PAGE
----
To this day, we continue to wonder what our plight would have been if the competent and helpful off-duty individuals had not had the same travel plans. Our best guess is that we would have had to spend the night in the airport without any information from Zoom airlines and Go Travel Direct. Luckily, we did somehow all manage to be bussed to resorts for the night before attempting to leave again the next day. However, we didn’t arrive at the resorts until after 1:30am on January 2, 2006, where we tried to get a bite to eat before going to sleep. We were told to call reception the next morning at 8 am to check our flight status. The next morning, we hoped things would simply be better, and that the bad news would end. Well, again, the problem of misinformation plagued us, resulting in further unprofessional behaviour by Go Travel Direct representatives. They arrived at the resort unexpectedly, telling us we had 15 minutes to be ready for the bus. This was just after the desk staff at the resort said they were told we had to call back in another hour to get an update. Would this ever end?

Once at the airport, we had been told several times that all we would have to do is drop off our bags, and we would be let straight though to the departures hall, bypassing customs. Well, as you may expect, this was not the case. We first had to wait 30+ minutes to re-check our bags, then get our visas back from the Go Travel reps (who had no idea how to efficiently distribute them), and subsequently go through the entire customs and immigration process again. I accept this was likely a result of the Cuban authorities, but why would the local reps not be aware of this, and assure us we would be though in 15 minutes? Due to the lengthier process we went through, the flight was again delayed from when we were told we would depart. Once we were on the plane and finally ready to depart, there was yet another delay, as one of the luggage compartment doors under the plane would not close. Fortunately for all of us, the technician who had been flown down to repair the plane was returning on our flight, and he was able to repair the problem.

Although this account is lengthy, it is by no means a complete account of all the difficulties encountered in the 26+ hours we spent returning to Canada from Cuba. This experience has unfortunately tainted what had been a very enjoyable vacation. We would have to think long and hard before using the services of Go Travel Direct and Zoom airlines again in the future, given all the alternative travel companies competing for traveler dollars. These delays also created a financial burden for us in the range of $XX. In addition to the cost of contacting people back home while in Cuba using pre-paid internet and phone cards ($XX), Jody missed a day of work (~$XX), we had to exchange additional money for emergency expenses ($XX), we incurred additional parking expenses ($XX), and had to pay for an extra day on a dog kennel ($XX). There was never at any time any mention of compensation being offered, or of who we should contact regarding this situation upon our arrival.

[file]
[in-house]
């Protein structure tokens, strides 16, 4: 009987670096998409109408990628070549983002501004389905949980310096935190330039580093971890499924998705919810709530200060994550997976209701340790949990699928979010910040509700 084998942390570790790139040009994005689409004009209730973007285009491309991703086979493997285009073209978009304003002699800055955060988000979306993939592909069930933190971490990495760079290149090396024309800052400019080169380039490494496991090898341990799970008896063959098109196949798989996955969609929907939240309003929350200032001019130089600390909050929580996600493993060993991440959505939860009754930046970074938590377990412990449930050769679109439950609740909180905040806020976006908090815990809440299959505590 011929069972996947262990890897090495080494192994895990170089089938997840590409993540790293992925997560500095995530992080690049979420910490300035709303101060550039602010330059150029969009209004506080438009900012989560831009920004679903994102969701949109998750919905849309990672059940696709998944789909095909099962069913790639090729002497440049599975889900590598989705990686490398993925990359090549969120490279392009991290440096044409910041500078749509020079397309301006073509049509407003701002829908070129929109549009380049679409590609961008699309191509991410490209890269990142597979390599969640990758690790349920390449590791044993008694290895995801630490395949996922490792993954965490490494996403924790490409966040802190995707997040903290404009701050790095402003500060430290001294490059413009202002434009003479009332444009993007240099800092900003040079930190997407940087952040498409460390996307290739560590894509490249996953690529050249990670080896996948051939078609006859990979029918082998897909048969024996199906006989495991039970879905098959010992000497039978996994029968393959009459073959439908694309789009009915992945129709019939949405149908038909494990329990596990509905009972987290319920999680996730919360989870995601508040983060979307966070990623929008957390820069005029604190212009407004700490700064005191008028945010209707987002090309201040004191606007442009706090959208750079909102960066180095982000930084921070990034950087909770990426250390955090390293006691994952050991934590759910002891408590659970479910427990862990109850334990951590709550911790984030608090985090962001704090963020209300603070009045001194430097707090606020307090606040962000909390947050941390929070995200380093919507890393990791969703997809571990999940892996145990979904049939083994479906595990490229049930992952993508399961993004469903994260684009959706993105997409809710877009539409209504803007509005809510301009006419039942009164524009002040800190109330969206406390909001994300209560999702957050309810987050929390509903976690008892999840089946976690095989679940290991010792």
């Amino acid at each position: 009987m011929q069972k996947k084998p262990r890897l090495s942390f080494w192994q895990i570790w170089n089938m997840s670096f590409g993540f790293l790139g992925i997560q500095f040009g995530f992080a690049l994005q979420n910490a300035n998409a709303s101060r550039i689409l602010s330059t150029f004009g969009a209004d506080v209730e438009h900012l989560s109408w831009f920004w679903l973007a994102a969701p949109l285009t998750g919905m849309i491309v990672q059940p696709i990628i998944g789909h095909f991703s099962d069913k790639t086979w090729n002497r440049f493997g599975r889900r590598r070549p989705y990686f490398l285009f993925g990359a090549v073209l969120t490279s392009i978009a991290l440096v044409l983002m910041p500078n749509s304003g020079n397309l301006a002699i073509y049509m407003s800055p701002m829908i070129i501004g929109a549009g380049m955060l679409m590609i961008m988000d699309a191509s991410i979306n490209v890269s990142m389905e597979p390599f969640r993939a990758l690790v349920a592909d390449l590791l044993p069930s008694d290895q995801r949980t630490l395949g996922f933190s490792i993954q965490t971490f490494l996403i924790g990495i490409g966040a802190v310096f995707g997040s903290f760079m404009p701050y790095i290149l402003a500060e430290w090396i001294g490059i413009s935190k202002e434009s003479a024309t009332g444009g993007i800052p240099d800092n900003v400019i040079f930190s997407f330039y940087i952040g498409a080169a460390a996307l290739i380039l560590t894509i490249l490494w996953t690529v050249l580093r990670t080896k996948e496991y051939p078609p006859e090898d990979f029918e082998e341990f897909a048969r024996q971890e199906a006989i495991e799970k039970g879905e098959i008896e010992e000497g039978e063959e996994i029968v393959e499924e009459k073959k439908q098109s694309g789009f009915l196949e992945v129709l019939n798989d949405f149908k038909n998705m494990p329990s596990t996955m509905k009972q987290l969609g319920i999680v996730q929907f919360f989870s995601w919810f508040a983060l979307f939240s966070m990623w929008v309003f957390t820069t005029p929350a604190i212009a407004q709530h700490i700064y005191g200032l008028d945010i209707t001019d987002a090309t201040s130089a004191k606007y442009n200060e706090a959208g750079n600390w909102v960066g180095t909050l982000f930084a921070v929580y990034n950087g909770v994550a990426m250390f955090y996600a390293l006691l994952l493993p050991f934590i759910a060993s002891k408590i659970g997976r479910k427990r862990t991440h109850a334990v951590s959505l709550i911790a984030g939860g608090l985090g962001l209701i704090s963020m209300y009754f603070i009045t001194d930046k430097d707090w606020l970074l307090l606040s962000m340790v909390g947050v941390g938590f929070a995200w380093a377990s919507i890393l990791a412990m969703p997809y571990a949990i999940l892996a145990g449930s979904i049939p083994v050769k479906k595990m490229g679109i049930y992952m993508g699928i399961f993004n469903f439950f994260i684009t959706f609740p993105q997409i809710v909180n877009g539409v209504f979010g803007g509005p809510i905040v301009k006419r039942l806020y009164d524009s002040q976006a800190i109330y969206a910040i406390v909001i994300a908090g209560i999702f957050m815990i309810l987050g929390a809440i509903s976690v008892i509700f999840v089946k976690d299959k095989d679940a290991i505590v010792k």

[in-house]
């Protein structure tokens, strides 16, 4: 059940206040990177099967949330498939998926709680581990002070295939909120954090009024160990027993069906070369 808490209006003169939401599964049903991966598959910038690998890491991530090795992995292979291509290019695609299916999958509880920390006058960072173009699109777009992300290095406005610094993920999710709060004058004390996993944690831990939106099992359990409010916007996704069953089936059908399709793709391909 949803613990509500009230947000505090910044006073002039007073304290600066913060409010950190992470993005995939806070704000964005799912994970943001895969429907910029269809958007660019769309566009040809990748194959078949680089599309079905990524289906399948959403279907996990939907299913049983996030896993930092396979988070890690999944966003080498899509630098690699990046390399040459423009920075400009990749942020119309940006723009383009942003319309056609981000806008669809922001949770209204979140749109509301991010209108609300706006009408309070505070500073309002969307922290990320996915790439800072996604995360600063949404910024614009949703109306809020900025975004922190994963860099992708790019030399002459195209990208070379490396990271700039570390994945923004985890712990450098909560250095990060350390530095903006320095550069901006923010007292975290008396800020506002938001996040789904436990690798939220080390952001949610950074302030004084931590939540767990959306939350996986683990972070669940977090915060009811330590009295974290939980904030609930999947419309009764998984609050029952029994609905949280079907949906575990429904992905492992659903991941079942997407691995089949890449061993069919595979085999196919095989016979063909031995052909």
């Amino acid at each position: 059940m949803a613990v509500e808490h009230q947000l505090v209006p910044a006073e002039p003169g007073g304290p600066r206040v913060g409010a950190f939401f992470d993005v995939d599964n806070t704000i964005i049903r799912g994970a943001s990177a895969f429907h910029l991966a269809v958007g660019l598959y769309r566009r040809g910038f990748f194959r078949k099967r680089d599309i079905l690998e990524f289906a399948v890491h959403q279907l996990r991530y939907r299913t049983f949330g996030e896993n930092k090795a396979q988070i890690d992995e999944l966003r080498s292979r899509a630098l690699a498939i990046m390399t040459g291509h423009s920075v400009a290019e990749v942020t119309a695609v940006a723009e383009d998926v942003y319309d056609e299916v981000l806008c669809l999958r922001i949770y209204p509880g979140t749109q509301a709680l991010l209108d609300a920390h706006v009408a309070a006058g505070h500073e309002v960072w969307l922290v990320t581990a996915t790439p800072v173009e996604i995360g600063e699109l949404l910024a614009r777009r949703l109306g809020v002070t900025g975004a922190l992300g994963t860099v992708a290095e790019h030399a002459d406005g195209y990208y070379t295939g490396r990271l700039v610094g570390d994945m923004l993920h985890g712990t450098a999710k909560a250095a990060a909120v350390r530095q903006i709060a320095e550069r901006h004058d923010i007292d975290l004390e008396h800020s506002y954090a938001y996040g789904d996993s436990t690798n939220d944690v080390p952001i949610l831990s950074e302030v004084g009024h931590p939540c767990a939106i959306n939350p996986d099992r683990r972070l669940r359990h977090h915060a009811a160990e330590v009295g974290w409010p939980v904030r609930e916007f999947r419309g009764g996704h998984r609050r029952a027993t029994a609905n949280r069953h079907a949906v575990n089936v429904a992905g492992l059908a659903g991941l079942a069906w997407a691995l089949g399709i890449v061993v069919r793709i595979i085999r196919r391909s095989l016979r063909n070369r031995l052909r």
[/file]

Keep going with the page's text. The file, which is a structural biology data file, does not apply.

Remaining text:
We feel that both Zoom airlines and Go Travel Direct fell short in the customer service department on January 1 2006, and we are truly disappointed. In addition, we did not feel that it was appropriate for a non-Zoom airlines employee to be distributing what appeared to be travel vouchers to select individuals – regardless of how helpful she was in providing information to passengers on the airline’s behalf. We witnessed this while in the line-up for customs at the Montrealairport, where there were many flights all converged. Presumably, they didn’t realize we had also been on the same flight as we had shown up slightly later at the arrivals hall due to a stop at the restrooms. Did we mention the out of order lavatory on our flight down to Cuba? This may seem a minor point, but it does point to yet another problem on the Zoom fleet of aircraft (which we were told were new by someone at one point!). These are obviously not new craft, and in our experience, there would appear to be a rather questionable track record for reliability based on this, our first trip using Zoom Airlines.

On your website, it clearly indicates that complaints are to be filed within 30 days of our return to Canada. As we returned January 2, 2006, that gave us until February 1, 2006 to file this letter. We chose to wait several weeks, in hopes that Zoom Airlines or Go Travel Direct would contact us directly as a follow-up to this situation. We had hoped common courtesy would have encouraged your companies to at least send an apology to all passengers for the events of that trip. In the past, this has been the case with other airline carriers (without prompting). However, as a result of your policies, we feel we must send this letter to you, and await a reply in that manner.

Should you value us as potential customers of Go Travel Direct and Zoom airlines services in the future, we would like to know how you intend to respond and/or compensate each of us for this unfortunate and unpleasant experience. So that you are aware, this letter will also be posted online in its entirety, and we welcome your response in this matter. We will be pleased to post any response you make to us. Also, if there is any supporting documentation that you require, please do not hesitate to contact us via mail, electronic mail, or telephone.


[ Original Signed by Stephan Meyer ]

Jody Cox and Stephan Meyer